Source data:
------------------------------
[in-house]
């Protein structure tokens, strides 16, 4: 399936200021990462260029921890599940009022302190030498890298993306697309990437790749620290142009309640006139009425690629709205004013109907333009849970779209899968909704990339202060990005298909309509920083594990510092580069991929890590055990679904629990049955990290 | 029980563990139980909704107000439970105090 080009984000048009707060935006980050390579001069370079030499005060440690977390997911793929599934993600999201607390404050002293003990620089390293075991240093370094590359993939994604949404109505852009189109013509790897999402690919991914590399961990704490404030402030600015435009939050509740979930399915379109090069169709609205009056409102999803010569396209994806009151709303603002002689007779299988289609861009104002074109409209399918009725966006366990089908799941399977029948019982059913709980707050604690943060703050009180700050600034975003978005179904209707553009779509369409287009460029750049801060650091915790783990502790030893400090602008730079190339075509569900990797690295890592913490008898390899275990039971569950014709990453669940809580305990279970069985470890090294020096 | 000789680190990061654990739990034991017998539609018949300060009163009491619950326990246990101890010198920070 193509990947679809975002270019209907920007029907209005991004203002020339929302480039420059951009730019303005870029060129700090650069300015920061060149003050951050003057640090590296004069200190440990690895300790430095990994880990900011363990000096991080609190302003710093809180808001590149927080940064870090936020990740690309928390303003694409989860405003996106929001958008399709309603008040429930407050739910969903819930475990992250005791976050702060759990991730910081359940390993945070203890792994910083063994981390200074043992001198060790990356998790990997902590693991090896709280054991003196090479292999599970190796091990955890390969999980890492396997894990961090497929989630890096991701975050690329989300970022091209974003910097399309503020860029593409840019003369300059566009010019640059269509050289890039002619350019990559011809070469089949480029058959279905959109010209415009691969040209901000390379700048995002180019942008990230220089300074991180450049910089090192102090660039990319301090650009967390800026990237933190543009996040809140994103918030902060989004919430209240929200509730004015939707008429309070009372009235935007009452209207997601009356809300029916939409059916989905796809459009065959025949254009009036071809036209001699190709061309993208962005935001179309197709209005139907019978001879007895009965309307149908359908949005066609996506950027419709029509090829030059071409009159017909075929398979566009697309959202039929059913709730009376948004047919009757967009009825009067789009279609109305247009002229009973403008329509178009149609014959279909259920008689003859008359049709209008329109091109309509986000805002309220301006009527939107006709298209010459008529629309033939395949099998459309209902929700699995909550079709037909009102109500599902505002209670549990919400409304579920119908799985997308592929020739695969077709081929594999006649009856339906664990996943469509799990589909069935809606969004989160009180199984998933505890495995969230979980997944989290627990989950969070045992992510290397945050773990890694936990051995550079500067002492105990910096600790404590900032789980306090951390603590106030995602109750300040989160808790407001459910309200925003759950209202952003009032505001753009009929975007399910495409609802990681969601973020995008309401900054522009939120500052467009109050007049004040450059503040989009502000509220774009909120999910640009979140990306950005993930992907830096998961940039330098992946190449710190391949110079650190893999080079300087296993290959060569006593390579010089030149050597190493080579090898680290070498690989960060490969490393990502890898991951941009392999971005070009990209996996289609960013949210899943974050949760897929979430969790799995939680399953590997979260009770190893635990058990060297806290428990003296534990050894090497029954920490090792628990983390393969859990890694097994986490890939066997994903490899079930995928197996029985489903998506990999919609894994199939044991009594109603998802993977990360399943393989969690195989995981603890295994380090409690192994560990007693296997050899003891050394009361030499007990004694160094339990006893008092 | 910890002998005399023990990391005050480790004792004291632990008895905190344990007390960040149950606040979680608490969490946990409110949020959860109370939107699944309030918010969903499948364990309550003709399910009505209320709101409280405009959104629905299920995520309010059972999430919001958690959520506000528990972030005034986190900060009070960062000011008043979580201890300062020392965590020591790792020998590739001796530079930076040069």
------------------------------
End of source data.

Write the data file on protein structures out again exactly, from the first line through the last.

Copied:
[in-house]
């Protein structure tokens, strides 16, 4: 399936200021990462260029921890599940009022302190030498890298993306697309990437790749620290142009309640006139009425690629709205004013109907333009849970779209899968909704990339202060990005298909309509920083594990510092580069991929890590055990679904629990049955990290 | 029980563990139980909704107000439970105090 080009984000048009707060935006980050390579001069370079030499005060440690977390997911793929599934993600999201607390404050002293003990620089390293075991240093370094590359993939994604949404109505852009189109013509790897999402690919991914590399961990704490404030402030600015435009939050509740979930399915379109090069169709609205009056409102999803010569396209994806009151709303603002002689007779299988289609861009104002074109409209399918009725966006366990089908799941399977029948019982059913709980707050604690943060703050009180700050600034975003978005179904209707553009779509369409287009460029750049801060650091915790783990502790030893400090602008730079190339075509569900990797690295890592913490008898390899275990039971569950014709990453669940809580305990279970069985470890090294020096 | 000789680190990061654990739990034991017998539609018949300060009163009491619950326990246990101890010198920070 193509990947679809975002270019209907920007029907209005991004203002020339929302480039420059951009730019303005870029060129700090650069300015920061060149003050951050003057640090590296004069200190440990690895300790430095990994880990900011363990000096991080609190302003710093809180808001590149927080940064870090936020990740690309928390303003694409989860405003996106929001958008399709309603008040429930407050739910969903819930475990992250005791976050702060759990991730910081359940390993945070203890792994910083063994981390200074043992001198060790990356998790990997902590693991090896709280054991003196090479292999599970190796091990955890390969999980890492396997894990961090497929989630890096991701975050690329989300970022091209974003910097399309503020860029593409840019003369300059566009010019640059269509050289890039002619350019990559011809070469089949480029058959279905959109010209415009691969040209901000390379700048995002180019942008990230220089300074991180450049910089090192102090660039990319301090650009967390800026990237933190543009996040809140994103918030902060989004919430209240929200509730004015939707008429309070009372009235935007009452209207997601009356809300029916939409059916989905796809459009065959025949254009009036071809036209001699190709061309993208962005935001179309197709209005139907019978001879007895009965309307149908359908949005066609996506950027419709029509090829030059071409009159017909075929398979566009697309959202039929059913709730009376948004047919009757967009009825009067789009279609109305247009002229009973403008329509178009149609014959279909259920008689003859008359049709209008329109091109309509986000805002309220301006009527939107006709298209010459008529629309033939395949099998459309209902929700699995909550079709037909009102109500599902505002209670549990919400409304579920119908799985997308592929020739695969077709081929594999006649009856339906664990996943469509799990589909069935809606969004989160009180199984998933505890495995969230979980997944989290627990989950969070045992992510290397945050773990890694936990051995550079500067002492105990910096600790404590900032789980306090951390603590106030995602109750300040989160808790407001459910309200925003759950209202952003009032505001753009009929975007399910495409609802990681969601973020995008309401900054522009939120500052467009109050007049004040450059503040989009502000509220774009909120999910640009979140990306950005993930992907830096998961940039330098992946190449710190391949110079650190893999080079300087296993290959060569006593390579010089030149050597190493080579090898680290070498690989960060490969490393990502890898991951941009392999971005070009990209996996289609960013949210899943974050949760897929979430969790799995939680399953590997979260009770190893635990058990060297806290428990003296534990050894090497029954920490090792628990983390393969859990890694097994986490890939066997994903490899079930995928197996029985489903998506990999919609894994199939044991009594109603998802993977990360399943393989969690195989995981603890295994380090409690192994560990007693296997050899003891050394009361030499007990004694160094339990006893008092 | 910890002998005399023990990391005050480790004792004291632990008895905190344990007390960040149950606040979680608490969490946990409110949020959860109370939107699944309030918010969903499948364990309550003709399910009505209320709101409280405009959104629905299920995520309010059972999430919001958690959520506000528990972030005034986190900060009070960062000011008043979580201890300062020392965590020591790792020998590739001796530079930076040069």